Since Mayor Richard Lee’s unsuccessful redevelopment schemes of the 1950s and ’60s, New Haven has been a laboratory for inventive and well-meaning city planners. And though the redevelopment of the downtown moves forward steadily, one question has yet to be fully addressed: How can we build a downtown to serve the entire city?

The two plans currently under discussion are the Shartenberg 32-story residential and commercial tower and the plan to move Gateway Community College and Long Wharf Theater to the site of the old Coliseum. The architects working on the downtown projects know their history; no one seriously thinks, as Lee had, that downtown can be a commercial center, and developers know the importance of small-scale, mixed-use development.

But while the News applauds the emphasis on building a dense downtown with appealing street-level retail and convenient pedestrian access, the question remains open as to who exactly will be welcomed by the small storefronts and restaurants. Broadway is an appealing pedestrian-friendly mix of local and chain establishments, but no one would argue that Broadway’s J. Crew and Urban Outfitters should serve as a ideal model for the rest of the city. It’s a very small segment of New Haven that can afford $80 cashmere sweaters.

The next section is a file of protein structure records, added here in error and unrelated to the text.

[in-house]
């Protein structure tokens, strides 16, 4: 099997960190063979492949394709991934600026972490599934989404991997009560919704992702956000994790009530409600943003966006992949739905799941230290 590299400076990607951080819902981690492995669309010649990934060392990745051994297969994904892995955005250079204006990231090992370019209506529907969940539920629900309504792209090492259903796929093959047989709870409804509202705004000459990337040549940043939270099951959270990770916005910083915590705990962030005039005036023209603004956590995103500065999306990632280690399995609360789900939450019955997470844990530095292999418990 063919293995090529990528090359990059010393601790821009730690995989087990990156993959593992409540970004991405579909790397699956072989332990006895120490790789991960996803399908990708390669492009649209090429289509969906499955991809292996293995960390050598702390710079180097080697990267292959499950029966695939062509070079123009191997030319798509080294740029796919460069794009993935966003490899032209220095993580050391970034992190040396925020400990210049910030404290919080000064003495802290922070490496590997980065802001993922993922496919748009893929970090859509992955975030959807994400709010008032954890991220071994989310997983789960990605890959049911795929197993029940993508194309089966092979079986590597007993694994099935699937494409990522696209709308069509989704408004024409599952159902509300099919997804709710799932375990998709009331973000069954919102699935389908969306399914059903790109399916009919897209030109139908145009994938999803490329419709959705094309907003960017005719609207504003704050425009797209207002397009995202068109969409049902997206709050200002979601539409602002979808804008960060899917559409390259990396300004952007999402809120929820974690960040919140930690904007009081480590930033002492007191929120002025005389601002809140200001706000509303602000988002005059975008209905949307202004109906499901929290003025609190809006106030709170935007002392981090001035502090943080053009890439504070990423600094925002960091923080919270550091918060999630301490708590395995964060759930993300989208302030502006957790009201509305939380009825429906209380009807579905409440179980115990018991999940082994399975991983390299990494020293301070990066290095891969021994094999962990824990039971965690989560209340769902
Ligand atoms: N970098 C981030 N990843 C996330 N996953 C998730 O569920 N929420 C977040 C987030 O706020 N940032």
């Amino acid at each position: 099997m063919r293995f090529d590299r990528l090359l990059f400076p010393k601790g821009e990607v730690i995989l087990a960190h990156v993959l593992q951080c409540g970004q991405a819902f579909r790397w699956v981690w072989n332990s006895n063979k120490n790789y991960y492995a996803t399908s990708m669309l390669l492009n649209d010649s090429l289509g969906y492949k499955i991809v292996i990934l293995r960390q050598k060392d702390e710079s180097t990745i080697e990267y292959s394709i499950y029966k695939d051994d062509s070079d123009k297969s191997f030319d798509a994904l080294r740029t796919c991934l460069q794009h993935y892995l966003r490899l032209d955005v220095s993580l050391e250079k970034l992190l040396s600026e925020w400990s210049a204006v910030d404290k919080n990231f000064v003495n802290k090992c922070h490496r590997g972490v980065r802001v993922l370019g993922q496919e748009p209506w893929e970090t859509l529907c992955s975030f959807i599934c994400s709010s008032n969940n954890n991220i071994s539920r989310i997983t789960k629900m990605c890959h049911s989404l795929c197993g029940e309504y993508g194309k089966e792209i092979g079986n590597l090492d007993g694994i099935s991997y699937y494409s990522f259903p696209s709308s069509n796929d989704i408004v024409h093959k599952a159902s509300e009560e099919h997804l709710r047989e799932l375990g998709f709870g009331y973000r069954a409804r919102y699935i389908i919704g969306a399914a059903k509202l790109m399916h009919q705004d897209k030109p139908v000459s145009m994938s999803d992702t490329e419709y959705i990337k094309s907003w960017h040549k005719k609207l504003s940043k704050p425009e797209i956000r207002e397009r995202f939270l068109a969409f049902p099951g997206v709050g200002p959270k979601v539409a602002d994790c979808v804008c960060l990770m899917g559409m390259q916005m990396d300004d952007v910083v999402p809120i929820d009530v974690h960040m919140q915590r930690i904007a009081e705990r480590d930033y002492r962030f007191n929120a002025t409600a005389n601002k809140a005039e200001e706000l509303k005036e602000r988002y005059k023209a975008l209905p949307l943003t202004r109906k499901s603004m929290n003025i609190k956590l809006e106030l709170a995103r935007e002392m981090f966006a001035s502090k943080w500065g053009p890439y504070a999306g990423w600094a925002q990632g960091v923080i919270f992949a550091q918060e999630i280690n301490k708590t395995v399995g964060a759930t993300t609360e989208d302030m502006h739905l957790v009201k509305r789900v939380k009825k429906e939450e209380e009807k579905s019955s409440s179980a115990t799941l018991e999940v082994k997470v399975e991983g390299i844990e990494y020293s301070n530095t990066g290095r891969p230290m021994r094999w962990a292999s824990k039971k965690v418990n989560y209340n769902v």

What sets New Haven apart from so many other cities is the incredible economic diversity of its residents. From the mostly middle- to upper-middle-class Yale students and professors to the lower-income residents of the Hill and Dixwell neighborhoods, there is no “typical” New Haven resident.

The News has commented previously on the need for inclusive downtown planning, noting that many of those at the Coliseum demolition were from the suburbs. But the issue is still pressing: While there is talk that some of Shartenberg’s apartments would be priced below market rate, affordable housing in Shartenberg will be meaningless if those residents still must trek to Dixwell’s newly opened C-Town for affordable groceries.

The ideal urban downtown would serve as a centering point for a whole city, a neighborhood for all neighborhoods. Lee’s work failed in part because his planning did not reflect the on-the-ground reality of New Haven as a city centered around neighborhoods and their small businesses; he tried to build a city that would conform to his view of it, not the city’s view of itself. Today’s work could fail in the same way if the plans drawn up do not reflect our city’s actual makeup. Building a successful downtown takes more than building a certain square-footage of ground-floor retail or a certain number of parking spaces. It takes putting in a wide variety of stores — why not use this as an opportunity to foster local entrepreneurship? — and then ensuring the whole city has access to convenient public transportation to take them downtown.

Downtown done right will keep New Haven on its upward trajectory. Downtown done wrong will exacerbate all city’s socioeconomic tensions and ensure that, 50 years from now, scholars will be writing about the unsuccessful redevelopment schemes of the 2000s and ’10s.